The following is a guest post by retired cataloger Sharon McKinley
It’s that time again when the world focuses on the glories of the Summer Olympics. Many of us are enthralled by the extensive coverage. Basketball! Cycling! Gymnastics! Track and field! Badminton! No, don’t laugh. That’s the competitive sport I played as a teenager.
Alas, a quick search of the library’s online collections turned up no badminton-themed sheet music. But Olympic—well, it isn’t the same Olympics, but the “Olympic waltz” of 1877 is an interesting story.
The English have held the Cotswold Olimpick Games off and on since the 1620s. The Greeks’ revival of the Olympics in Athens, starting in 1859, led to the modern Olympics. The name was carried on through the centuries and eventually takes us to the Olympic Club.
The “Olympic waltz” was “composed for and respectfully dedicated to the members of the Olympic Club, San Francisco.” The oldest athletic club in the United States, it was founded as a private men’s athletic and social club in 1860 and is still going strong today, with three golf courses and a variety of other sports. Many world-class athletes have been members, and dozens of members have competed in the Olympic Games. Read about the club here.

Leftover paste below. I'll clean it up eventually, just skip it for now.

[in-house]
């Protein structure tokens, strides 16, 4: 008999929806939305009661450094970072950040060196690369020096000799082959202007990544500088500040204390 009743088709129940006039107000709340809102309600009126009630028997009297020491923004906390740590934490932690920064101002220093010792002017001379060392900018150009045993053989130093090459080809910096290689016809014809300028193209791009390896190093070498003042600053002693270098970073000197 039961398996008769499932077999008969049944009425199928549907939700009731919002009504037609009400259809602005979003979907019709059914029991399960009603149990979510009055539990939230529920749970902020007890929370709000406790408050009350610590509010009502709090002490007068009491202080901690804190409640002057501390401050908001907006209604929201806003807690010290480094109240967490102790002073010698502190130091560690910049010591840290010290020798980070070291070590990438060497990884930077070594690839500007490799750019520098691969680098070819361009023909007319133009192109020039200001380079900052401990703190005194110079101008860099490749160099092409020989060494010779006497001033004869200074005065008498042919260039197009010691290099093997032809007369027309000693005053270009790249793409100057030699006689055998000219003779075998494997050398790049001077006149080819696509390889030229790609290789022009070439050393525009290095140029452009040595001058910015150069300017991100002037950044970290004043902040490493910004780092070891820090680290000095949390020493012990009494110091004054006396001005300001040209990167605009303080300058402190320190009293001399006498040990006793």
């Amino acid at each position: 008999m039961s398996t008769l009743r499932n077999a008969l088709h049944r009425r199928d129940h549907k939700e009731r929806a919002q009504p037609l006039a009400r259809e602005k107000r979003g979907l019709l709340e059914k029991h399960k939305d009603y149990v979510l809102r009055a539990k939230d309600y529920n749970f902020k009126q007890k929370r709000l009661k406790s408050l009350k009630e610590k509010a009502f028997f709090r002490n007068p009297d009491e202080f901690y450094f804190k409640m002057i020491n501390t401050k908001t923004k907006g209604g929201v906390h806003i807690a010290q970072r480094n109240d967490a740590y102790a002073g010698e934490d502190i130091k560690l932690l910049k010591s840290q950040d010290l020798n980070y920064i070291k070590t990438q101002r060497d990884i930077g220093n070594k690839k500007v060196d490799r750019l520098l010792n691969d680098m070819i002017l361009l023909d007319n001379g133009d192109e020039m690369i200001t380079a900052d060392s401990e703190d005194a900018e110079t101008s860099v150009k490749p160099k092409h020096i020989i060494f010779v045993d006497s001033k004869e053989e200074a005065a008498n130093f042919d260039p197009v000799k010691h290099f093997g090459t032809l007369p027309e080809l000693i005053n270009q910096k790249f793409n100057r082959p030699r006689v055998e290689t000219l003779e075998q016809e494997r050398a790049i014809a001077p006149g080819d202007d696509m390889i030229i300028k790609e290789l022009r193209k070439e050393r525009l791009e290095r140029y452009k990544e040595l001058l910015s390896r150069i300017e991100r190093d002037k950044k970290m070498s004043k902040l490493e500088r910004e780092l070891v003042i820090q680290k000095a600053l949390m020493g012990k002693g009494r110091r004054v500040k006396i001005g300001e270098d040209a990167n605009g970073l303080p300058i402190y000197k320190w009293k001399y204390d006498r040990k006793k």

Composer Eugene S. Bonelli would go on to be a well-known teacher and founder of a large local conservatory. Intriguingly, sources don’t place in him in San Francisco as early as 1877, when the waltz was published. What better way to make a name for himself than to dedicate a pleasant and relatively easy piano piece to a major local organization? Toss in “As performed by Ballenberg’s Orchestra,” and add the fans of that popular group to the Olympians of the exclusive club—it was guaranteed to sell music. Perhaps attendees at Olympic Club events danced to this very tune. More importantly, Bonelli surely attracted the attention of wealthy patrons who wanted piano lessons for their children. Read more about Bonelli here – he was quite a character! And if you have any idea what kind of bat the athlete in the cover illustration is holding, please let us know in the comments!
From the Prints and Photographs Division, here’s a stereograph of Olympic Club member and three-time Olympian Ralph Rose competing in the shot-put in 1904. He had a short life but an amazing athletic career. He threw the hammer in competition as well.
James J. Corbett, long-time Olympic Club boxing coach, was heavyweight champion from 1892-1897.
Finally, from the National Jukebox comes another delightful Olympic waltz performed by the International Novelty Orchestra in 1925.